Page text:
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SaaS E-commerce Services on the Rise

By 2013, 90 percent of e-commerce sites will use at least one product from software as a service, or SaaS vendors, according to a Gartner report released today. And 40 percent of e-commerce sites will use a complete SaaS solution.

These sites will be put up mainly by SMBs and smaller companies, although some large enterprises will use SaaS as a way to experiment in new markets. "You'll have new entrants who will help grow the market, and you'll also have experimentation by the bigger companies," Gartner analyst Gene Alvarez told InternetNews.com.

The bigger e-commerce players, however, will not use SaaS because they'll want to preserve the uniqueness of their sites, Gartner said. They also have concerns about the viability of SaaS to drive e-commerce on a large scale.

As a result, according to Gartner, the more profitable and more high-end e-commerce sites will choose to either use a custom-built solution, which others can't copy without breaching trademarks. Another group of e-commerce sites -- those that use licensed software and combine it with custom code or other products to deliver custom capabilities -- will also not be too keen on SaaS.

The SaaS approach will be viable for those who don't have enough human or hardware resources or both, Alvarez said. "We believe the increase in SaaS usage will come from the mid-market or below," he added.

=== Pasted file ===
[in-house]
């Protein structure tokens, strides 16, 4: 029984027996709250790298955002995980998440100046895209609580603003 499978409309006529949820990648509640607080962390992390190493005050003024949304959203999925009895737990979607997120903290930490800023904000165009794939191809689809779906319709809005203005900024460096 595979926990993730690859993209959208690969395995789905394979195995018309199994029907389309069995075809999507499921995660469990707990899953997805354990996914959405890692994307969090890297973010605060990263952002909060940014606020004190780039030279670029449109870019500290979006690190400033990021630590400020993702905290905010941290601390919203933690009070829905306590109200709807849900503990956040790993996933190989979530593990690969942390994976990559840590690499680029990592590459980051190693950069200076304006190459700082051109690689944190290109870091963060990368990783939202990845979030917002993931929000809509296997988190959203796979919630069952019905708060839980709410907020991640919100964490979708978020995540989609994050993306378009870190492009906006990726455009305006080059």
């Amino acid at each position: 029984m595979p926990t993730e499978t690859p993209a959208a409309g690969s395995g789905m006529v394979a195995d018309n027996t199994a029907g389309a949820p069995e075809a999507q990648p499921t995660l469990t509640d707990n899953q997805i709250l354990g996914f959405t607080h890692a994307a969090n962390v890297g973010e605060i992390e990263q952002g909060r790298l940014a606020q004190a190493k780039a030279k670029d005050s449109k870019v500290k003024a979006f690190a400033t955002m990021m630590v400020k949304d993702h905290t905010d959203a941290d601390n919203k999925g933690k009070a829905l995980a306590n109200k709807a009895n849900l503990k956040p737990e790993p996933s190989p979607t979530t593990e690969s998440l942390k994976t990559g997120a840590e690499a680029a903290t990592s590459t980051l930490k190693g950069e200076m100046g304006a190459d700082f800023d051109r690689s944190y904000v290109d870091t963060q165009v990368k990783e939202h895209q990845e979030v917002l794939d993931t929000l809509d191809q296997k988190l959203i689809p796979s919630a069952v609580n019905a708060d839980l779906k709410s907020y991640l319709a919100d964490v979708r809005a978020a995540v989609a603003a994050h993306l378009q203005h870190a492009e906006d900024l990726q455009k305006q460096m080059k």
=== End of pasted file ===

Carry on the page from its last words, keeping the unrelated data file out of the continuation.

Some of the top enterprises will use SaaS e-commerce to experiment in new markets, Alvarez said. "If I'm launching a new line or entering a new market and am not sure how I'm going to do there, it behooves me to try SaaS for, say, the first three years, and, if it doesn't work, I can shut it off," he explained.

"Do I see Nike or Amazon going into SaaS? No," Alvarez said. "But they can adopt SaaS to take some of their products and put them in a new store under a new name, and price them differently to test the market."

This is where SaaS in e-commerce will impact the skunk works many departments in large corporations are setting up by leveraging Amazon's EC2 and S3 cloud computing services to run their Web sites on. "SaaS e-commerce makes it even easier for user departments to make an end run around IT for a Web site," Alvarez said. "They don't have to understand S3 or EC2 and, for a few hundred dollars a month, they can launch an e-commerce site."

E-commerce delivered in SaaS form may also overtake cloud computing as a quick and easy way for departments of large companies to set up their own Web sites, Alvarez said.

Departmental users "will get tried and proven technology so they can focus on the business model and see if their idea works," instead of wrestling with the technology as well, Alvarez said.